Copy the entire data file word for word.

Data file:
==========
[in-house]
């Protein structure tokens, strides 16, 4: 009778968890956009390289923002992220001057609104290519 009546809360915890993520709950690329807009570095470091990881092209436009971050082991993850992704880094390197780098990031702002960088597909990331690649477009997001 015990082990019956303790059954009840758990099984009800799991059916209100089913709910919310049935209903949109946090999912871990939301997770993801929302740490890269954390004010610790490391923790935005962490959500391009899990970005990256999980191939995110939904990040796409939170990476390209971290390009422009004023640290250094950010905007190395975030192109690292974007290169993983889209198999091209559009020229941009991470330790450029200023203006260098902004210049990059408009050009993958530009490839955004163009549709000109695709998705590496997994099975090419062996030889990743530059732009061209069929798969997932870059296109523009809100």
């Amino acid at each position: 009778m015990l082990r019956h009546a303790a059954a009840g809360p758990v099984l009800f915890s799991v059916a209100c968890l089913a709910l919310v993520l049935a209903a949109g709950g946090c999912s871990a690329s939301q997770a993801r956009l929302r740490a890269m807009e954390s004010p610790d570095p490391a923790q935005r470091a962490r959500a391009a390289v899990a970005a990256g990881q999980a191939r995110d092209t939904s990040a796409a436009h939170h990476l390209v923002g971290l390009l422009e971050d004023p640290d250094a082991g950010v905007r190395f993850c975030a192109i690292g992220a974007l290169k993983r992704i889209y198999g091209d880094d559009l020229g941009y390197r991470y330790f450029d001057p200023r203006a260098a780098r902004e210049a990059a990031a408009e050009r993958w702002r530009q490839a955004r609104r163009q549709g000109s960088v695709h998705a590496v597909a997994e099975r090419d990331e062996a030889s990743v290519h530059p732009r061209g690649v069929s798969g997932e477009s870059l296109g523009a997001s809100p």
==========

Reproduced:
[in-house]
């Protein structure tokens, strides 16, 4: 009778968890956009390289923002992220001057609104290519 009546809360915890993520709950690329807009570095470091990881092209436009971050082991993850992704880094390197780098990031702002960088597909990331690649477009997001 015990082990019956303790059954009840758990099984009800799991059916209100089913709910919310049935209903949109946090999912871990939301997770993801929302740490890269954390004010610790490391923790935005962490959500391009899990970005990256999980191939995110939904990040796409939170990476390209971290390009422009004023640290250094950010905007190395975030192109690292974007290169993983889209198999091209559009020229941009991470330790450029200023203006260098902004210049990059408009050009993958530009490839955004163009549709000109695709998705590496997994099975090419062996030889990743530059732009061209069929798969997932870059296109523009809100």
């Amino acid at each position: 009778m015990l082990r019956h009546a303790a059954a009840g809360p758990v099984l009800f915890s799991v059916a209100c968890l089913a709910l919310v993520l049935a209903a949109g709950g946090c999912s871990a690329s939301q997770a993801r956009l929302r740490a890269m807009e954390s004010p610790d570095p490391a923790q935005r470091a962490r959500a391009a390289v899990a970005a990256g990881q999980a191939r995110d092209t939904s990040a796409a436009h939170h990476l390209v923002g971290l390009l422009e971050d004023p640290d250094a082991g950010v905007r190395f993850c975030a192109i690292g992220a974007l290169k993983r992704i889209y198999g091209d880094d559009l020229g941009y390197r991470y330790f450029d001057p200023r203006a260098a780098r902004e210049a990059a990031a408009e050009r993958w702002r530009q490839a955004r609104r163009q549709g000109s960088v695709h998705a590496v597909a997994e099975r090419d990331e062996a030889s990743v290519h530059p732009r061209g690649v069929s798969g997932e477009s870059l296109g523009a997001s809100p």